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A photo of Korowai Manaaki from Google Street View, with a red filter over the top and a string of barbed wire across the image
Youth Justice facilities are a focus of policies from several major parties Image: Tina Tiller

OPINIONSocietyJuly 11, 2023

The kids are shouting from the rooftops – it’s time for youth justice residences to go

A photo of Korowai Manaaki from Google Street View, with a red filter over the top and a string of barbed wire across the image
Youth Justice facilities are a focus of policies from several major parties Image: Tina Tiller

A series of disturbing incidents at youth justice residences in recent weeks highlights a system that is beyond repair, writes Aphiphany Forward-Taua. We need transformation now – and the models for how to do so are already there.

Can any of us honestly say we’d be happy if our own children or siblings were taken into the care of Oranga Tamariki? I know that for many, the answer would be “absolutely not”. There is a real sadness in this reality, that as a society we are complicit in children and young people being placed into institutions that we wouldn’t approve of for our own. In the past fortnight, Oranga Tamariki has been in the media for reports of sexual allegations against young people in its care, two incidences in Christchurch and Auckland of young people climbing onto roofs in protest; and now video footage of Oranga Tamariki staff watching and encouraging fights in a youth justice residence. The children’s commissioner Judge Frances Eivers has been unequivocal in stating that Oranga Tamariki residences need to close:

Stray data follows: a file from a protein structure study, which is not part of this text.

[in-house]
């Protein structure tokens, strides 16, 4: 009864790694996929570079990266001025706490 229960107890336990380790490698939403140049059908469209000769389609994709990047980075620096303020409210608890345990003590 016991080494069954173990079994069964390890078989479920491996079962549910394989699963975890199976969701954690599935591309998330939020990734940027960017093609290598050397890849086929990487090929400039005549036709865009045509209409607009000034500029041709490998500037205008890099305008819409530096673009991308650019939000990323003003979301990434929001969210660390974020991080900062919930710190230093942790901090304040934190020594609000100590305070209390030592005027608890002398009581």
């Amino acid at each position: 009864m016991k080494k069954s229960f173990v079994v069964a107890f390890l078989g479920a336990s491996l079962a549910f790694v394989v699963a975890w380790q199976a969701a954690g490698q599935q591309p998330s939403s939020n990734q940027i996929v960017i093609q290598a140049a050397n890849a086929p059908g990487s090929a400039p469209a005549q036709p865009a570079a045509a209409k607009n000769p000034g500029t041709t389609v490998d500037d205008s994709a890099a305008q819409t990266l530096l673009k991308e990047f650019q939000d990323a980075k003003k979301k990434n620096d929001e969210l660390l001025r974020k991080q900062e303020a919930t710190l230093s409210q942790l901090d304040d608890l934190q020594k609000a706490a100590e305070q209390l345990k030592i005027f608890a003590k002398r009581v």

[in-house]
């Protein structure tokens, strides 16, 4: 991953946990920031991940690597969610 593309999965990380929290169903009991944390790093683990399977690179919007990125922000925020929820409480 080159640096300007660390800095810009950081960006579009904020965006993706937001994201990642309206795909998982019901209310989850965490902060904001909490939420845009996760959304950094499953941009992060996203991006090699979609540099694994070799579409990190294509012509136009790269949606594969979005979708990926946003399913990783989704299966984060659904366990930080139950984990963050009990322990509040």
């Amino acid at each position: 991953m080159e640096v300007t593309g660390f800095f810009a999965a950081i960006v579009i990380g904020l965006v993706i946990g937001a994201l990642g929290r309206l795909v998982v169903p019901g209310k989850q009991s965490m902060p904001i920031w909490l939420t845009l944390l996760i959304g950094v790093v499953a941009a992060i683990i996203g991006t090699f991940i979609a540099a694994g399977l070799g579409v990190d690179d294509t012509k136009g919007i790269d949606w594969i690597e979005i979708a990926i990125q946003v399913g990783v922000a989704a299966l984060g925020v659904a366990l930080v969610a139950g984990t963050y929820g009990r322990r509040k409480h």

“I have been clear that the current residential care system is not therapeutic, or rehabilitative. At the core of the new investigation is the fact that residences are not even safe. I believe the residences need to be shut down and replaced with a system that’s fit for purpose.”

JustSpeak strongly supports the commissioner’s position and urge you to support this call to action by signing our petition Rule out Residences